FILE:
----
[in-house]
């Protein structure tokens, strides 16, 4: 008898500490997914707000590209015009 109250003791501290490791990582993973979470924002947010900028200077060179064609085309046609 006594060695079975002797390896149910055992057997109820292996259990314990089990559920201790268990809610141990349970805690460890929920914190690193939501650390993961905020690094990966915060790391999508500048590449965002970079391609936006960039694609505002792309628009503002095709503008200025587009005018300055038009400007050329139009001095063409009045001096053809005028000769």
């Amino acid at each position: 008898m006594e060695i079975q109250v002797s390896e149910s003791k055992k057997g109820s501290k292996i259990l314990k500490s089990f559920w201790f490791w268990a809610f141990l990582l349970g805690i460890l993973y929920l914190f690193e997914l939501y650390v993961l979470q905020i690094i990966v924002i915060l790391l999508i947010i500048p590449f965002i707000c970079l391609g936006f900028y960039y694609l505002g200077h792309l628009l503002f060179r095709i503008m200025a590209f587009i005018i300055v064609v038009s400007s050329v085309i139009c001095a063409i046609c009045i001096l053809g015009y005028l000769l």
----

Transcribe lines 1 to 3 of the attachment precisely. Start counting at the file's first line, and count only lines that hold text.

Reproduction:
[in-house]
């Protein structure tokens, strides 16, 4: 008898500490997914707000590209015009 109250003791501290490791990582993973979470924002947010900028200077060179064609085309046609 006594060695079975002797390896149910055992057997109820292996259990314990089990559920201790268990809610141990349970805690460890929920914190690193939501650390993961905020690094990966915060790391999508500048590449965002970079391609936006960039694609505002792309628009503002095709503008200025587009005018300055038009400007050329139009001095063409009045001096053809005028000769």
């Amino acid at each position: 008898m006594e060695i079975q109250v002797s390896e149910s003791k055992k057997g109820s501290k292996i259990l314990k500490s089990f559920w201790f490791w268990a809610f141990l990582l349970g805690i460890l993973y929920l914190f690193e997914l939501y650390v993961l979470q905020i690094i990966v924002i915060l790391l999508i947010i500048p590449f965002i707000c970079l391609g936006f900028y960039y694609l505002g200077h792309l628009l503002f060179r095709i503008m200025a590209f587009i005018i300055v064609v038009s400007s050329v085309i139009c001095a063409i046609c009045i001096l053809g015009y005028l000769l």